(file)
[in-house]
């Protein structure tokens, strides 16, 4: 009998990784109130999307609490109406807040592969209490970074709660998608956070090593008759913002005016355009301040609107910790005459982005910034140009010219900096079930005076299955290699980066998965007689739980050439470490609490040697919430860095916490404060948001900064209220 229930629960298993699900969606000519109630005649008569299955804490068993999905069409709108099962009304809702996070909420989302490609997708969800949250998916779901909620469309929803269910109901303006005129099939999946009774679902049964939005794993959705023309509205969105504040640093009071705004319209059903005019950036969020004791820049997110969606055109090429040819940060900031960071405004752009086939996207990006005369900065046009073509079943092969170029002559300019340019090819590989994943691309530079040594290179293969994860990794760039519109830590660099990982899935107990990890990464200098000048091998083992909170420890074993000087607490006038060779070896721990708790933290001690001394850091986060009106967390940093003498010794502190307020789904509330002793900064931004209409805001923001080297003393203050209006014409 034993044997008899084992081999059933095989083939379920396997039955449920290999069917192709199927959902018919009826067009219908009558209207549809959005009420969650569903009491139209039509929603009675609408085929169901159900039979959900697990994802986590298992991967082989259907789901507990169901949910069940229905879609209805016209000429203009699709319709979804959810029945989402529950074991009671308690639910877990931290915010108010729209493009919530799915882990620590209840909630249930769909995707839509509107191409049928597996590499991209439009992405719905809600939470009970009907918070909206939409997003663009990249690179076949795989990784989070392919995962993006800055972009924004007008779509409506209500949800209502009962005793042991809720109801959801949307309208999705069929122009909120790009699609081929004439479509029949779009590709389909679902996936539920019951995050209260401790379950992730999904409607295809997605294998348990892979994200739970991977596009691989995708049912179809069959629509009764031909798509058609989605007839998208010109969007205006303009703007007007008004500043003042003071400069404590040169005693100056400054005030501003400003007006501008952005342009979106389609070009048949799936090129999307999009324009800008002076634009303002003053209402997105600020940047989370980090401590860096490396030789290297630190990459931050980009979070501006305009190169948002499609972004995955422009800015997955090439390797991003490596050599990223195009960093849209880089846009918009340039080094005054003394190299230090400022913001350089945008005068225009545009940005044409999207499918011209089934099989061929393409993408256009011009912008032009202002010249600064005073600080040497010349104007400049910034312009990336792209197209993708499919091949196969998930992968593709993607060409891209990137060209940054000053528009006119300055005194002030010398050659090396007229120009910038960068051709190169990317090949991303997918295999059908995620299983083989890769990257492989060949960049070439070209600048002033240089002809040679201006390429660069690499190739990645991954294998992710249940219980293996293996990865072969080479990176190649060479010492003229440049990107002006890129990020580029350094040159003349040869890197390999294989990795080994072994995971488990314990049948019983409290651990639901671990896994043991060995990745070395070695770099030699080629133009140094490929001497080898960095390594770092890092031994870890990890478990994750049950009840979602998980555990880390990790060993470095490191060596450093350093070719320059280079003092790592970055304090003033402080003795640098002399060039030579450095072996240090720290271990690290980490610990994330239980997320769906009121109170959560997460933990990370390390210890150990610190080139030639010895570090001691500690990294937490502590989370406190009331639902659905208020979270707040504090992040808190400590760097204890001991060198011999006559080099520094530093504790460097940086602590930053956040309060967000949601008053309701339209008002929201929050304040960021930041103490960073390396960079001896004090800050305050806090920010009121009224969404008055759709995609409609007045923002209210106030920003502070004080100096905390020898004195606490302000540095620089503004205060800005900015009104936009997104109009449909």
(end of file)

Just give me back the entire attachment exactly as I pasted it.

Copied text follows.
[in-house]
């Protein structure tokens, strides 16, 4: 009998990784109130999307609490109406807040592969209490970074709660998608956070090593008759913002005016355009301040609107910790005459982005910034140009010219900096079930005076299955290699980066998965007689739980050439470490609490040697919430860095916490404060948001900064209220 229930629960298993699900969606000519109630005649008569299955804490068993999905069409709108099962009304809702996070909420989302490609997708969800949250998916779901909620469309929803269910109901303006005129099939999946009774679902049964939005794993959705023309509205969105504040640093009071705004319209059903005019950036969020004791820049997110969606055109090429040819940060900031960071405004752009086939996207990006005369900065046009073509079943092969170029002559300019340019090819590989994943691309530079040594290179293969994860990794760039519109830590660099990982899935107990990890990464200098000048091998083992909170420890074993000087607490006038060779070896721990708790933290001690001394850091986060009106967390940093003498010794502190307020789904509330002793900064931004209409805001923001080297003393203050209006014409 034993044997008899084992081999059933095989083939379920396997039955449920290999069917192709199927959902018919009826067009219908009558209207549809959005009420969650569903009491139209039509929603009675609408085929169901159900039979959900697990994802986590298992991967082989259907789901507990169901949910069940229905879609209805016209000429203009699709319709979804959810029945989402529950074991009671308690639910877990931290915010108010729209493009919530799915882990620590209840909630249930769909995707839509509107191409049928597996590499991209439009992405719905809600939470009970009907918070909206939409997003663009990249690179076949795989990784989070392919995962993006800055972009924004007008779509409506209500949800209502009962005793042991809720109801959801949307309208999705069929122009909120790009699609081929004439479509029949779009590709389909679902996936539920019951995050209260401790379950992730999904409607295809997605294998348990892979994200739970991977596009691989995708049912179809069959629509009764031909798509058609989605007839998208010109969007205006303009703007007007008004500043003042003071400069404590040169005693100056400054005030501003400003007006501008952005342009979106389609070009048949799936090129999307999009324009800008002076634009303002003053209402997105600020940047989370980090401590860096490396030789290297630190990459931050980009979070501006305009190169948002499609972004995955422009800015997955090439390797991003490596050599990223195009960093849209880089846009918009340039080094005054003394190299230090400022913001350089945008005068225009545009940005044409999207499918011209089934099989061929393409993408256009011009912008032009202002010249600064005073600080040497010349104007400049910034312009990336792209197209993708499919091949196969998930992968593709993607060409891209990137060209940054000053528009006119300055005194002030010398050659090396007229120009910038960068051709190169990317090949991303997918295999059908995620299983083989890769990257492989060949960049070439070209600048002033240089002809040679201006390429660069690499190739990645991954294998992710249940219980293996293996990865072969080479990176190649060479010492003229440049990107002006890129990020580029350094040159003349040869890197390999294989990795080994072994995971488990314990049948019983409290651990639901671990896994043991060995990745070395070695770099030699080629133009140094490929001497080898960095390594770092890092031994870890990890478990994750049950009840979602998980555990880390990790060993470095490191060596450093350093070719320059280079003092790592970055304090003033402080003795640098002399060039030579450095072996240090720290271990690290980490610990994330239980997320769906009121109170959560997460933990990370390390210890150990610190080139030639010895570090001691500690990294937490502590989370406190009331639902659905208020979270707040504090992040808190400590760097204890001991060198011999006559080099520094530093504790460097940086602590930053956040309060967000949601008053309701339209008002929201929050304040960021930041103490960073390396960079001896004090800050305050806090920010009121009224969404008055759709995609409609007045923002209210106030920003502070004080100096905390020898004195606490302000540095620089503004205060800005900015009104936009997104109009449909």